The government should ultimately have three investment priorities for transport in Budget 2018, and the forthcoming Capital Plan.
These should be: walking, cycling, and public transport – in that order. €3 million will not go far but, if spent right, could be used to initiate a policy shift in this direction.
If the government wants to maximise investment returns and get the greatest bang for its buck in the main urban areas, investment in walking, cycling, and public transport is how they can best do it. If it wants to see the quickest returns too.
We now know that active-travel policies tend to yield by far the biggest returns on investment (perhaps 20 times higher returns than for infrastructure megaprojects, and much lower risk levels). Benefit-to-cost ratios of up to 35:1 have been recorded in UK active-travel schemes. Not only are they relatively inexpensive, often they save huge amounts by obviating the need for expensive megaprojects over time.
Some media commentators mightn’t like it, but traffic in Dublin would be at a standstill if cycling as a mode share hadn’t grown to 7.5 percent across the city by the April 2016 census. For sure, to allocate 10 percent of the transport budget to cycling would be a very progressive investment.
Standards for minimum benefit-to-cost ratios (BCRs) should also be established, and applied to even the smallest investments in active and public transport. The UK WebTAG guidance for transport schemes, introduced this year, requires a minimum benefit-to-cost ratio of 4:1. It is accepted that any scheme under 2:1 should not be considered.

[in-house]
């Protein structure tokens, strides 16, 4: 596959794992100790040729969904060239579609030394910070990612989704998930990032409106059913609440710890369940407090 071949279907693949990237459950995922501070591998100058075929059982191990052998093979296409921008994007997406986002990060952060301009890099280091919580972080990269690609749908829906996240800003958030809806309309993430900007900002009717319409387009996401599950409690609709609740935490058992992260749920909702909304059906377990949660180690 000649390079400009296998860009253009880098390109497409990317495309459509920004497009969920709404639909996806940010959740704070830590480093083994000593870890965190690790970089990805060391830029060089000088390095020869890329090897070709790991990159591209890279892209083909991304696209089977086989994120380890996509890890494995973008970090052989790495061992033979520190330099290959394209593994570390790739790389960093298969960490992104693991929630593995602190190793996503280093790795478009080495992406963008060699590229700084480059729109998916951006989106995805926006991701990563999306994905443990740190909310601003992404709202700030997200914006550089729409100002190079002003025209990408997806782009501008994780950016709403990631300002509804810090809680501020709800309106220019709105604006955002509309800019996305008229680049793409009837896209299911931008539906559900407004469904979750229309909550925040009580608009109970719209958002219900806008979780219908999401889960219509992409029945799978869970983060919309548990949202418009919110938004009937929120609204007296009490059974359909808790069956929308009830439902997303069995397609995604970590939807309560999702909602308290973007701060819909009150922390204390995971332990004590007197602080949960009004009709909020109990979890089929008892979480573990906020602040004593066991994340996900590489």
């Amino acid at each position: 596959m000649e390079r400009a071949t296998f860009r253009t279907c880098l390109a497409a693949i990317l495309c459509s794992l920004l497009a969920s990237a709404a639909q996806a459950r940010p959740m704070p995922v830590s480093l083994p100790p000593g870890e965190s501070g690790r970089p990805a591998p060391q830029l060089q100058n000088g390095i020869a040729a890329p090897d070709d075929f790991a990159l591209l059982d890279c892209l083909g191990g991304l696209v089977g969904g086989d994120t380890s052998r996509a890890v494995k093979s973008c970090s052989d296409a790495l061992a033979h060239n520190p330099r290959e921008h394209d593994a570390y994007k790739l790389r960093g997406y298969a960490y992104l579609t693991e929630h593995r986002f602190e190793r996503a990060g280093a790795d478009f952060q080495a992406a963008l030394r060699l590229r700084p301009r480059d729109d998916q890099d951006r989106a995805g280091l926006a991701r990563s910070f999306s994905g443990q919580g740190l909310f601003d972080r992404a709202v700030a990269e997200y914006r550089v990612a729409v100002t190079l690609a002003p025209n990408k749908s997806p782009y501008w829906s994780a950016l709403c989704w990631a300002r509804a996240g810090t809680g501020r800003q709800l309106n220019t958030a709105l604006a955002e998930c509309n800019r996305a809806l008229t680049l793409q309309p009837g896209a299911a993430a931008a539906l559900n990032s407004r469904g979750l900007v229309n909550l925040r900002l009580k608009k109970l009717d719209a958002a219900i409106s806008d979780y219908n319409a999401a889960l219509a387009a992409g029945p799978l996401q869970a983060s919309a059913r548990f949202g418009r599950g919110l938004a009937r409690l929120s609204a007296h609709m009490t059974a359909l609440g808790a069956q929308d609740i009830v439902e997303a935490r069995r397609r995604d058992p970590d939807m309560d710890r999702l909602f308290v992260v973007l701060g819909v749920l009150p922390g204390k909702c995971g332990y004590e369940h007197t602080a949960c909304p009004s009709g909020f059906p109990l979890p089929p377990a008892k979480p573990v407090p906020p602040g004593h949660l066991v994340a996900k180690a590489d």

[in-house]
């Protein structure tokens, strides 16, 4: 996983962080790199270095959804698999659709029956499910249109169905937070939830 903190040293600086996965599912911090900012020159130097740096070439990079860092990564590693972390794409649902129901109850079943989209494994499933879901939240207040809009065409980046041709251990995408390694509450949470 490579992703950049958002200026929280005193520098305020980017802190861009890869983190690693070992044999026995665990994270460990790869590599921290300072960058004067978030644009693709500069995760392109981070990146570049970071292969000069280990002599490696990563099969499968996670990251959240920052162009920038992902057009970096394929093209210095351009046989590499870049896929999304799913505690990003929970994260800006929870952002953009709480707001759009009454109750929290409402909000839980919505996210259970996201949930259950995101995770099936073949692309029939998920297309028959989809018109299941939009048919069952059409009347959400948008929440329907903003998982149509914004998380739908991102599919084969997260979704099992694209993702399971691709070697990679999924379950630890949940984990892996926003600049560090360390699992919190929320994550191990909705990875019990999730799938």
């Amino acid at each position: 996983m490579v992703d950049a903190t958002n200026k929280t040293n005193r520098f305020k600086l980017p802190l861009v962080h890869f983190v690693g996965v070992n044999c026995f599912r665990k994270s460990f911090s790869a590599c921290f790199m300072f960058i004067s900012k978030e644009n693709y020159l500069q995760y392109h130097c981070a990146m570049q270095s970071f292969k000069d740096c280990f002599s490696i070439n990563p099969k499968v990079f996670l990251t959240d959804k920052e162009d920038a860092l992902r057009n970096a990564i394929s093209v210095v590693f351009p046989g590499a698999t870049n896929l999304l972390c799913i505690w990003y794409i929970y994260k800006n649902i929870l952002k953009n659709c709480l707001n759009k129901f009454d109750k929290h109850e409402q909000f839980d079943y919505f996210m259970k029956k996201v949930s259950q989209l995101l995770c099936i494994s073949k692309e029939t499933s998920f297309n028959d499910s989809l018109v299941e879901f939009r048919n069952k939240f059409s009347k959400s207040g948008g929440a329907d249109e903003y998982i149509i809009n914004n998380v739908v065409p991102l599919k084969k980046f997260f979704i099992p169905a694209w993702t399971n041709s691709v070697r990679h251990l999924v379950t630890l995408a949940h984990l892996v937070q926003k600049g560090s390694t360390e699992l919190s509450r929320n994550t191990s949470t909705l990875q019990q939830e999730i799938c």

That is bad news for the big-ticket items. The scrapped Metro North scheme (whose initial cost:benefit ratio of 1:1.31 was revised to 1:1.55 and later 1:2 to include “wider economic benefits”) would likely never have made it to the decision table, and it remains to be seen whether the new Metro North scheme can fare any better.
Investment in very-high-quality bus schemes typically yields benefit:cost ratios of 5:1 to 10:1 but can be much higher. It is quite possible that the overall benefits to society of the new bus priority measures on the quays (with a miniscule financial outlay) could outweigh those of any Metro North corridor (with multi-billion euro costs).
Continual, consistent improvements to the public transport network, taking a systems approach, is central to achieving this. Having a template for a high-quality-network connecting neighbourhoods with safe, comfortable and efficient services is an approach worth considering.
Overall Budget 2018 has been a quiet affair for transport in the capital. It could be an opportunity to rethink a few things.
It would be timely to invest in healthy neighbourhoods and to allocate 10 percent or more for cycling. And we need to stop calling our bus service “the workhorse” and recognise its inevitable role in a sustainable urban future.